In this week’s Fish Talk in the News, Massachusetts DMF is challenging new regulations on lobstering; NOAA’s science was attacked at a Gloucester public forum; NEFMC’s next meeting is next week; NEFSC issued a new report on Northeast groundfish economic performance; researchers continue to study gray seal pups in Massachusetts; Cape Cod fishermen suggested seal control measures; Maine wild mussel populations are declining; restaurants are trying to change people’s opinions towards “trash fish”; CEI developed web tools to integrate Maine seafood with local food systems; GMRI sponsored an education program workshop for local fishermen; a new blog describes the importance of deep sea corals; NMFS announced a public comment period for its new bycatch reporting methodology; NMFS proposed new rules for managing Atlantic shark fishing; and a new surveillance system to track illegal fishing was developed.
Comments submitted in December by the Gloucester Fishing Community Preservation Fund (GFCPF) in connection with NOAA’s emergency action on Gulf of Maine cod were recently reported in The Gloucester Times. GFCPF proposed trading cod quota for redfish, pollock and haddock access, utilizing sector-based quota-trading approaches to avoid hitting the lowered cod quota.
For the past six years I’ve fished for striped bass a few days each fall off Montauk, Long Island, with charter boat Capt. John McMurray, a fellow Coast Guard veteran who is a member of the Mid-Atlantic Fishery Management Council, which sets fishing policies in federal waters from New York to North Carolina. In the past, McMurray and I caught so many big bass on light tackle—a lightweight rod, reel, and line—that we lost count and returned to the dock exhausted. But in the last couple of years, unfortunately, it’s gotten harder to spot the fish. And on our most recent trip, we could hardly find any. I caught only one.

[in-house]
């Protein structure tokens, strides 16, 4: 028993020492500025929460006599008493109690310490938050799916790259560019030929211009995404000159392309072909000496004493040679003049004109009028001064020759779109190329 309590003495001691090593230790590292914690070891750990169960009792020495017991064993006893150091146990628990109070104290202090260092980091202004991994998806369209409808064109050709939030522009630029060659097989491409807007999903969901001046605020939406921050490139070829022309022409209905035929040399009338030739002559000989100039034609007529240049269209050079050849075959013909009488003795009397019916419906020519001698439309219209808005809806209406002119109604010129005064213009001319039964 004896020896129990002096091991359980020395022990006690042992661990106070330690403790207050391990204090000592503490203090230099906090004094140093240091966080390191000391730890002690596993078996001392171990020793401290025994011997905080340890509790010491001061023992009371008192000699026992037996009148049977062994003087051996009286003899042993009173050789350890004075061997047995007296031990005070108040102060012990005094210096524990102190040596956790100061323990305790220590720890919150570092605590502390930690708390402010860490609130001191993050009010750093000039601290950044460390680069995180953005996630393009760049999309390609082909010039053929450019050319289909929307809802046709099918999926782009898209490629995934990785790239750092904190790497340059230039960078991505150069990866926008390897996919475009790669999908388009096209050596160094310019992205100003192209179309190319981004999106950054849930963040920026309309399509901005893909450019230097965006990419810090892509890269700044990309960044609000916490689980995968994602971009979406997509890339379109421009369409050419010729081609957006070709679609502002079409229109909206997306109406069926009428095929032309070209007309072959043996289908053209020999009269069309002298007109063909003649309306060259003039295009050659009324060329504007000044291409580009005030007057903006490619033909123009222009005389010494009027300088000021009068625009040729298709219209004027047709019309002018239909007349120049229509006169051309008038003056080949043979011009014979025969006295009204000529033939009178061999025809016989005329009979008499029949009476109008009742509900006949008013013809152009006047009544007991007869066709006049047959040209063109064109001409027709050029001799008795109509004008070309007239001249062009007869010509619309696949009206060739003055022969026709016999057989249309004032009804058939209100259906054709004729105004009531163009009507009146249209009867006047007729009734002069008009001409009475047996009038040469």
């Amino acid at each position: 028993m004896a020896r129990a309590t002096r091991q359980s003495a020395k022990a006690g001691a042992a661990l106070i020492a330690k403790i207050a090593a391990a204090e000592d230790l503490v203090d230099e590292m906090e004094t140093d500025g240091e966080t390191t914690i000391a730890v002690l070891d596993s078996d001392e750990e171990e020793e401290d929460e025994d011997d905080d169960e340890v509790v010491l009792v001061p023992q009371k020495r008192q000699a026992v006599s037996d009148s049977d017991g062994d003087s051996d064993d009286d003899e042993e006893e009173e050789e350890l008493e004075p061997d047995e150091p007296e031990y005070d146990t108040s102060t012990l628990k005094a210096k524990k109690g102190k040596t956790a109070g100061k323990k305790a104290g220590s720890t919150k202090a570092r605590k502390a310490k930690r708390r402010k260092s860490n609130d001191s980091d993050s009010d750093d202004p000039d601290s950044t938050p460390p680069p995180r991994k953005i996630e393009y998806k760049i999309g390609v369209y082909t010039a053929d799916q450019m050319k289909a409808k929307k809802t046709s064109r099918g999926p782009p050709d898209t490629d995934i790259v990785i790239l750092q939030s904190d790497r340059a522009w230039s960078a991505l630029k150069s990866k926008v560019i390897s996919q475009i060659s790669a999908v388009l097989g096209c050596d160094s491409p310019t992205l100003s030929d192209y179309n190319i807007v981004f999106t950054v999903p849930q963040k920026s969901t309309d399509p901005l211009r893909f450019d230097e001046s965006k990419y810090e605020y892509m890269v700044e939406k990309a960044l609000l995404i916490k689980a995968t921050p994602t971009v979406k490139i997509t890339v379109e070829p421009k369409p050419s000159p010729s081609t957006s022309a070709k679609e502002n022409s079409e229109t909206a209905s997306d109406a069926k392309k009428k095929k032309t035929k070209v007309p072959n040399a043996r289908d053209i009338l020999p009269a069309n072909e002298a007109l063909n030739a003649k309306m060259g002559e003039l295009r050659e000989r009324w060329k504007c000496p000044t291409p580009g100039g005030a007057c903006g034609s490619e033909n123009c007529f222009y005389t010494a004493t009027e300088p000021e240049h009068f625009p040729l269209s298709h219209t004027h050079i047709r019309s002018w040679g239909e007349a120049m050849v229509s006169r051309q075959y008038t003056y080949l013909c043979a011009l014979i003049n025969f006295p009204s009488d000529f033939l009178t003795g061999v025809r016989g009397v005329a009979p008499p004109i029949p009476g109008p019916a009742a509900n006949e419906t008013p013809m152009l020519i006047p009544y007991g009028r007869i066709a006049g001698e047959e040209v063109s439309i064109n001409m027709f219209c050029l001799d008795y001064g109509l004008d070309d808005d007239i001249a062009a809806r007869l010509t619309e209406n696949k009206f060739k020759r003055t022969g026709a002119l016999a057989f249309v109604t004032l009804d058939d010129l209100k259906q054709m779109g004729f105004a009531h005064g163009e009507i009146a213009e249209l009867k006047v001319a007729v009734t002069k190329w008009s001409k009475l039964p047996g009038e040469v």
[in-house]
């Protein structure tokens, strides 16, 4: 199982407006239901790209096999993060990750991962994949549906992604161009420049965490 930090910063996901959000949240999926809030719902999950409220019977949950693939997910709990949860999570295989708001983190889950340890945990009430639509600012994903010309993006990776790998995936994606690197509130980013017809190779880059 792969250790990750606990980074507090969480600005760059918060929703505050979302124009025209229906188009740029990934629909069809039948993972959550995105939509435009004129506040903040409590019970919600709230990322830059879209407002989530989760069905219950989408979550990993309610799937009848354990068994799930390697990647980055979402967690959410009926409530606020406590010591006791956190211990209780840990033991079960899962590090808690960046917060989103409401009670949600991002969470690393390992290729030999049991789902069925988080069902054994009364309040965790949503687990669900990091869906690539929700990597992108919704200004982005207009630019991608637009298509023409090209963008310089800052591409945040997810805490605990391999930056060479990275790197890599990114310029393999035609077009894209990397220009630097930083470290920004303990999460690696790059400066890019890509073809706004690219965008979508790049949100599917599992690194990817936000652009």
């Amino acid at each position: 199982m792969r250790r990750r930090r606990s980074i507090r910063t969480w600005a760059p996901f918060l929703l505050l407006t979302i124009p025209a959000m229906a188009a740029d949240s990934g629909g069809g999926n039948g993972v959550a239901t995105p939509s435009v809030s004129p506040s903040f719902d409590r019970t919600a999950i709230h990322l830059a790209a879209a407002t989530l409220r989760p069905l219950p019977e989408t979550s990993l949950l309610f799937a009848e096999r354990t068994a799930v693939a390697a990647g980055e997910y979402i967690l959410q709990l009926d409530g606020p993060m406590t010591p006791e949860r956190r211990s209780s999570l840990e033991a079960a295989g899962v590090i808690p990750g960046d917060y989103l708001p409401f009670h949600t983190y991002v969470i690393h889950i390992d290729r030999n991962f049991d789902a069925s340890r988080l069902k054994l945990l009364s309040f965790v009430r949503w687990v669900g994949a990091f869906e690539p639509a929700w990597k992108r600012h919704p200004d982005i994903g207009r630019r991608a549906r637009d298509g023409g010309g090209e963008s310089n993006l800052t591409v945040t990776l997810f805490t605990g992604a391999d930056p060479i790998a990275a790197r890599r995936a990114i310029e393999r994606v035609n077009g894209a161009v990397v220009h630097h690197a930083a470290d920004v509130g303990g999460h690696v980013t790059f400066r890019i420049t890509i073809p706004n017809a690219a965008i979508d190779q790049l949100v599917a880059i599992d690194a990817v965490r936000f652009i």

In this week’s Fish Talk in the News, two studies debated the health of our oceans and marine life; Gloucester fishermen are seeking a trade deal with NOAA; Commonwealth magazine interviewed John Bullard; lobstermen are extending their season; Gulf of Maine water temperatures were unusually high this fall; Maine fishermen favor reduced striped bass catch; Massachusetts issued the 2015 ocean plan; a Cape Cod town orders boat captains to stop clam dredging; MAFMC began public hearings for the Deep Sea Corals Amendment; the U.S. government adopted new regulations for seafood imports; ASMFC and NOAA Fisheries is funding two river herring research projects; NOAA Fisheries approved Framework Adjustment 52; NOAA Fisheries file proposed revisions to the Magnuson-Stevens Act in the federal register; and two NYTimes articles carried news of climate change this week.
On January 5th, Senators Markey and Warren sent a set of questions to Dr. Kathryn Sullivan, Administrator of the National Oceanic and Atmospheric Administration concerning Atlantic cod. Paraphrasing the Senators’ questions for purposes of space and simplification, here’s how I would answer them